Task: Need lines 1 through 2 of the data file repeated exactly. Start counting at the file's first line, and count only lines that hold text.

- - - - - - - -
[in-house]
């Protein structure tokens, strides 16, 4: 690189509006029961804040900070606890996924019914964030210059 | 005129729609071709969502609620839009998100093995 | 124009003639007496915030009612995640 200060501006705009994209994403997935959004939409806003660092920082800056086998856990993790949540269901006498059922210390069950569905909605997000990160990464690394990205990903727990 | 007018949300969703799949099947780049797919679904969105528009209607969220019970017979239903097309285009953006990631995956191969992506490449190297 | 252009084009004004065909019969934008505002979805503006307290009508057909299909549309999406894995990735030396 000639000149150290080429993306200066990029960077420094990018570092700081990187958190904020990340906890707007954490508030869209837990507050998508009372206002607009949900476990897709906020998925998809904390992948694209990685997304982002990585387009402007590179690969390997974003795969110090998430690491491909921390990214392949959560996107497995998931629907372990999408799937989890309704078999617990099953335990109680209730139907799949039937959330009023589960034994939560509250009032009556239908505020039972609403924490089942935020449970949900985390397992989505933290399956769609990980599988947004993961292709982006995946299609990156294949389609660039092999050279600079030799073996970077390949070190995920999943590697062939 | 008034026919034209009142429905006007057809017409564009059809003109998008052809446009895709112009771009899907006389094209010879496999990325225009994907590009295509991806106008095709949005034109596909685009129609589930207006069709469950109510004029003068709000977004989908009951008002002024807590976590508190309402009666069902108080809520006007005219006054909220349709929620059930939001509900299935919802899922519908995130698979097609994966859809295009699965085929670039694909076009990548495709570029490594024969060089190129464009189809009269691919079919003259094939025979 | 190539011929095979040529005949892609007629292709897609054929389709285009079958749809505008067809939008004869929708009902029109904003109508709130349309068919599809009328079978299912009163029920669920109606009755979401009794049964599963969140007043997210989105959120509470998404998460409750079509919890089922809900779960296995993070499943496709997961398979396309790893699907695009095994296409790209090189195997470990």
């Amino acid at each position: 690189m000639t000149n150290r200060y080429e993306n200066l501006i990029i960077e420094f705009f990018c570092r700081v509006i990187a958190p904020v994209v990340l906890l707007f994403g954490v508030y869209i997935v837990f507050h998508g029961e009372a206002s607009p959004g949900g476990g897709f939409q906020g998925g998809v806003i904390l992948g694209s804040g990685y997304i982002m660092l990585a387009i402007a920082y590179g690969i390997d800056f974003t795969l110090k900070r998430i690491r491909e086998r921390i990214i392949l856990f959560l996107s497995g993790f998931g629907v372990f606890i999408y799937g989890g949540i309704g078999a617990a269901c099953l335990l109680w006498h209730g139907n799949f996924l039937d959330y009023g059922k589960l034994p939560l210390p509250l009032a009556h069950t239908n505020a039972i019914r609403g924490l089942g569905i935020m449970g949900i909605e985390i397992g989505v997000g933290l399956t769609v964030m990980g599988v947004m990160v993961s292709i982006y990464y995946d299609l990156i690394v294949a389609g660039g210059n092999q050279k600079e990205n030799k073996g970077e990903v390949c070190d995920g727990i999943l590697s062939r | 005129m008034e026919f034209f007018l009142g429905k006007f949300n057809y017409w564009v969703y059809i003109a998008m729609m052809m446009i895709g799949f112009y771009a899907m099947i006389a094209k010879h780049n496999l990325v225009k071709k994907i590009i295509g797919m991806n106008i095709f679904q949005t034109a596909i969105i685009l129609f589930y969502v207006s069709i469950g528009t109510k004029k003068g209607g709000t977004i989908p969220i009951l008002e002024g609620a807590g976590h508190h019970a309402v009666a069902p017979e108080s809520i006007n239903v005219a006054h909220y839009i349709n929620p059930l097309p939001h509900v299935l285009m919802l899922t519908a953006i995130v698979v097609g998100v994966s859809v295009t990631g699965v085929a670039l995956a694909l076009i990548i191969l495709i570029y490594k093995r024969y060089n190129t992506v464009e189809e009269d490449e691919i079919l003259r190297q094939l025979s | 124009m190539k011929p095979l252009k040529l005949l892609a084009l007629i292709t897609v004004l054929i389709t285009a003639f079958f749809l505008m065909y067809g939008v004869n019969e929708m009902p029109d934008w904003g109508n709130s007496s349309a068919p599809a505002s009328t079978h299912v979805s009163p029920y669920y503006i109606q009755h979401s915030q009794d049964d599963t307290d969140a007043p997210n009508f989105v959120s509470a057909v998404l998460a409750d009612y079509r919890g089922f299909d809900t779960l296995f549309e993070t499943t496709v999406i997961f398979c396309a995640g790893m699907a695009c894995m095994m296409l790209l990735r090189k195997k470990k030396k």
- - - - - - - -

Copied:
[in-house]
């Protein structure tokens, strides 16, 4: 690189509006029961804040900070606890996924019914964030210059 | 005129729609071709969502609620839009998100093995 | 124009003639007496915030009612995640 200060501006705009994209994403997935959004939409806003660092920082800056086998856990993790949540269901006498059922210390069950569905909605997000990160990464690394990205990903727990 | 007018949300969703799949099947780049797919679904969105528009209607969220019970017979239903097309285009953006990631995956191969992506490449190297 | 252009084009004004065909019969934008505002979805503006307290009508057909299909549309999406894995990735030396 000639000149150290080429993306200066990029960077420094990018570092700081990187958190904020990340906890707007954490508030869209837990507050998508009372206002607009949900476990897709906020998925998809904390992948694209990685997304982002990585387009402007590179690969390997974003795969110090998430690491491909921390990214392949959560996107497995998931629907372990999408799937989890309704078999617990099953335990109680209730139907799949039937959330009023589960034994939560509250009032009556239908505020039972609403924490089942935020449970949900985390397992989505933290399956769609990980599988947004993961292709982006995946299609990156294949389609660039092999050279600079030799073996970077390949070190995920999943590697062939 | 008034026919034209009142429905006007057809017409564009059809003109998008052809446009895709112009771009899907006389094209010879496999990325225009994907590009295509991806106008095709949005034109596909685009129609589930207006069709469950109510004029003068709000977004989908009951008002002024807590976590508190309402009666069902108080809520006007005219006054909220349709929620059930939001509900299935919802899922519908995130698979097609994966859809295009699965085929670039694909076009990548495709570029490594024969060089190129464009189809009269691919079919003259094939025979 | 190539011929095979040529005949892609007629292709897609054929389709285009079958749809505008067809939008004869929708009902029109904003109508709130349309068919599809009328079978299912009163029920669920109606009755979401009794049964599963969140007043997210989105959120509470998404998460409750079509919890089922809900779960296995993070499943496709997961398979396309790893699907695009095994296409790209090189195997470990």